Before there were same-sex marriage and domestic partnerships, even before the rainbow flag became a symbol of gay pride, Don Moreland was...

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Before there were same-sex marriage and domestic partnerships, even before the rainbow flag became a symbol of gay pride, Don Moreland was fighting for the rights of gay and lesbian people.

From simple recognition, through the AIDS epidemic to such modern-day concerns as elder care, Mr. Moreland’s activism spanned nearly four decades. He was a tireless champion for a community that at times had little or no voice.

“Don was never a person satisfied with the status quo,” said Seattle City Councilman Tom Rasmussen, a longtime friend and gay-rights ally.

“He thought all of us in public office should do more, could do better. He was impatient … persistent. He always wanted to keep things moving.”

Mr. Moreland died early Saturday from health complications. He was 75.

Throughout the gay-rights community and beyond, people recall his kind spirit and eagerness to bridge gaps.

His younger brother, Robert Moreland, of Kent, remembers the studious kid debating politics with their father.

Mr. Moreland received a bachelor’s degree in business administration from the University of Washington in 1958 and attended law school there for two years.

In the 1950s and 1960s, he served in the Navy Reserve.

He spent 17 years in financial positions with companies in Southern California before moving to Seattle, where he worked two decades for Skyway Luggage before retiring.

Robert Moreland said he always knew his brother was gay. And when he came out to the family “it was never an issue. It became his passion, of course.”

Mr. Moreland’s unyielding commitment and activism on behalf of gays and lesbians stretched from the mid-1970s until his death last week.

George Bakan, publisher of Seattle Gay News, recalls that when Seattle gay-rights leader Harvey Muggy was dying of AIDs in 1991 and none of his friends in the gay community knew quite what to do, Mr. Moreland organized a party to “say hello” to Harvey. “It was a tremendous human thing to do,” Bakan said. “What a class act.”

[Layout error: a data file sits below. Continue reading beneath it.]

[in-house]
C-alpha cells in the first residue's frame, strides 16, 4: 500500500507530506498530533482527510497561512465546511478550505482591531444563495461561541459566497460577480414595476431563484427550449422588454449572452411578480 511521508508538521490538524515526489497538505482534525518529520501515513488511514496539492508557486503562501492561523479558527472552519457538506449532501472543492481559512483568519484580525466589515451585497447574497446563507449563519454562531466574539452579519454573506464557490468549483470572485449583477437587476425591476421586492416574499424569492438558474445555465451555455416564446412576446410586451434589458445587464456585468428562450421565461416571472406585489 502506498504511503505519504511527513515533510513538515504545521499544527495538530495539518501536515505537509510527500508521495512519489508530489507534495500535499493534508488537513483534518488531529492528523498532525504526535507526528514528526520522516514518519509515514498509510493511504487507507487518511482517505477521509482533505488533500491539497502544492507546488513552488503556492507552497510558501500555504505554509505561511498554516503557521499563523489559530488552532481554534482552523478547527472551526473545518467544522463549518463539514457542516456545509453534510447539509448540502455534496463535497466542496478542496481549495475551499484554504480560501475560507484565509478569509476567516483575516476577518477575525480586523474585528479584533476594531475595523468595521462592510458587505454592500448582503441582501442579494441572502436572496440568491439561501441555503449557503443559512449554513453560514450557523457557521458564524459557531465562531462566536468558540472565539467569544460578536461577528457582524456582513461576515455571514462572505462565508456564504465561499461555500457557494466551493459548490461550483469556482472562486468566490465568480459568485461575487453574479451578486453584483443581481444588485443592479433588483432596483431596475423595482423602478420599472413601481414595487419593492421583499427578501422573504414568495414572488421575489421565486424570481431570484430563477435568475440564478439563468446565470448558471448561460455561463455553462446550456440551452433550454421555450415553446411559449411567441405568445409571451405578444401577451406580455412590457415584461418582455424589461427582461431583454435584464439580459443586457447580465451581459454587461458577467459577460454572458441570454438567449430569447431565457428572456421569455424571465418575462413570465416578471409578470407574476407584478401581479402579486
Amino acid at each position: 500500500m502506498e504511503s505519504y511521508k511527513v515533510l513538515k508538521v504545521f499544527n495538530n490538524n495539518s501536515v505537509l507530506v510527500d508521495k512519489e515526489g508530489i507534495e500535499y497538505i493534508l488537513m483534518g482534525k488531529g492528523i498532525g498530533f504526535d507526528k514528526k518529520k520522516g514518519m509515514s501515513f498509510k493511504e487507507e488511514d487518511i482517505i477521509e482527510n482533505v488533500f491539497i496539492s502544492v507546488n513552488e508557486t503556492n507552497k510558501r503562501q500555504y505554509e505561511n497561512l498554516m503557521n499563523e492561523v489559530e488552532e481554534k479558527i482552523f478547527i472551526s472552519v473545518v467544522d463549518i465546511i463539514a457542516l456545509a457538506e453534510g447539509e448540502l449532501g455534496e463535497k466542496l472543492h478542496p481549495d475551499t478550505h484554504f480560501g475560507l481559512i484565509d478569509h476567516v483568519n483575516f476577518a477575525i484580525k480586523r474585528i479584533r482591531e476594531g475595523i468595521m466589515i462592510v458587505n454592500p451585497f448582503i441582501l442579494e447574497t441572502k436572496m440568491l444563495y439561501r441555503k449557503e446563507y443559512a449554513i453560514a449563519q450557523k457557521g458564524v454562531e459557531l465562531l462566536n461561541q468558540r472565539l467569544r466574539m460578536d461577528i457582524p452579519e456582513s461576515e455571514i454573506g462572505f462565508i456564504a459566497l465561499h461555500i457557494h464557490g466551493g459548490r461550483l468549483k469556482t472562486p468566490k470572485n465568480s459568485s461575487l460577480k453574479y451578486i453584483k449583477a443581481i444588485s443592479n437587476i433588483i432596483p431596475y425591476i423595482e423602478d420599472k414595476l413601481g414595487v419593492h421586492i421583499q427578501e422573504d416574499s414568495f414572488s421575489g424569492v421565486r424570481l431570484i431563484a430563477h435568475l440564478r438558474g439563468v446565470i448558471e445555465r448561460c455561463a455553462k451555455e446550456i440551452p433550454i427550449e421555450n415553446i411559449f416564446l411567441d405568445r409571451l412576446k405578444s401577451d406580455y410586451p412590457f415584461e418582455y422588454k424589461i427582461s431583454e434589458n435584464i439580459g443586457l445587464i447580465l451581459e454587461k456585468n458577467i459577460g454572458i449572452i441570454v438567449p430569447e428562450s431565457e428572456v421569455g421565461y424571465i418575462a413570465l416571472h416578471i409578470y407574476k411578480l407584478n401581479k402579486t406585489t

Mr. Moreland’s partner, Tad Ichikawa, said the two men, who began dating in 2007, complemented each other.

“I’m more comfortable in a small group of people. He was more outgoing.”

As part of Mature Friends, a local social group for gays over 40 that Mr. Moreland helped found, the partners gathered once a week with friends to play bridge. They also enjoyed traveling and Mr. Moreland held season tickets to the symphony, Ichikawa said.

“We had the most wonderful times together,” he said.

In 1994 Mr. Moreland unsuccessfully ran for the 36th Legislative District seat. Bill Dubay, who did field work on Mr. Moreland’s campaign, remembers he wanted to win with integrity.

“There was to be no dirty politicking, no name-calling,” Dubay recalls. “He always wanted to stick to the issues.”

In more recent years, Mr. Moreland was involved in issues around aging. He served as chairman of the Washington State Council On Aging and was a member of the Seattle-King County Advisory Council on Aging and Disability Services.

Rasmussen said Mr. Moreland wanted to bridge the gap between gay-rights’ organizations in Seattle and those nationally. In the mid-1980s, he served on the board of the Human Rights Campaign, a national organization focused on gay rights.

In 1985, he led a delegation that included Rasmussen and the state’s first openly gay lawmaker, Cal Anderson, to the first lesbian and gay conference of gay elected and appointed officials.

The event in West Hollywood drew fewer than two dozen people, including U.S. Rep. Barney Frank, who was keynote speaker but not yet out of the closet, Rasmussen recalls. On the flight back to Seattle, he said, they decided to create Washington’s first gay and lesbian political-action committee, “The Privacy Fund.”

“Don never sought the limelight, never hesitated to act,” Rasmussen said. “If you asked him for money, he might clutch his heart and gasp, but then would reach into his pocket and give you $50.”

Besides his brother and partner, Mr. Moreland is survived by brother Kenneth, of Renton. A memorial service is planned for sometime in the spring.

Lornet Turnbull: 206-464-2420 or lturnbull@seattletimes.com.